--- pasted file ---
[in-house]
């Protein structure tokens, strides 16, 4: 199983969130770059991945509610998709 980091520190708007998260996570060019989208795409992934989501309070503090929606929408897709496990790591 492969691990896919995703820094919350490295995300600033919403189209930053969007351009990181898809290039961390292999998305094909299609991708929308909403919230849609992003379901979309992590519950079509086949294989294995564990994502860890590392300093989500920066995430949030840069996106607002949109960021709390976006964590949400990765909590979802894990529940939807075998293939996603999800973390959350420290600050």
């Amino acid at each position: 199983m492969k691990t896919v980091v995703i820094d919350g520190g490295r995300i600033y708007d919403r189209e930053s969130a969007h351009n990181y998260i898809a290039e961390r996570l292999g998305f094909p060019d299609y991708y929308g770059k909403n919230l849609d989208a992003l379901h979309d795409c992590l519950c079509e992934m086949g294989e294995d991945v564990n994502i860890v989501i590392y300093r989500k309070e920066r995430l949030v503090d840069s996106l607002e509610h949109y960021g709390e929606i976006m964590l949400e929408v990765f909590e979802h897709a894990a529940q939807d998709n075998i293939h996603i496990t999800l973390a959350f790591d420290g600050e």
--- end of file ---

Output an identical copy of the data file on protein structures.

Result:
[in-house]
């Protein structure tokens, strides 16, 4: 199983969130770059991945509610998709 980091520190708007998260996570060019989208795409992934989501309070503090929606929408897709496990790591 492969691990896919995703820094919350490295995300600033919403189209930053969007351009990181898809290039961390292999998305094909299609991708929308909403919230849609992003379901979309992590519950079509086949294989294995564990994502860890590392300093989500920066995430949030840069996106607002949109960021709390976006964590949400990765909590979802894990529940939807075998293939996603999800973390959350420290600050």
């Amino acid at each position: 199983m492969k691990t896919v980091v995703i820094d919350g520190g490295r995300i600033y708007d919403r189209e930053s969130a969007h351009n990181y998260i898809a290039e961390r996570l292999g998305f094909p060019d299609y991708y929308g770059k909403n919230l849609d989208a992003l379901h979309d795409c992590l519950c079509e992934m086949g294989e294995d991945v564990n994502i860890v989501i590392y300093r989500k309070e920066r995430l949030v503090d840069s996106l607002e509610h949109y960021g709390e929606i976006m964590l949400e929408v990765f909590e979802h897709a894990a529940q939807d998709n075998i293939h996603i496990t999800l973390a959350f790591d420290g600050e």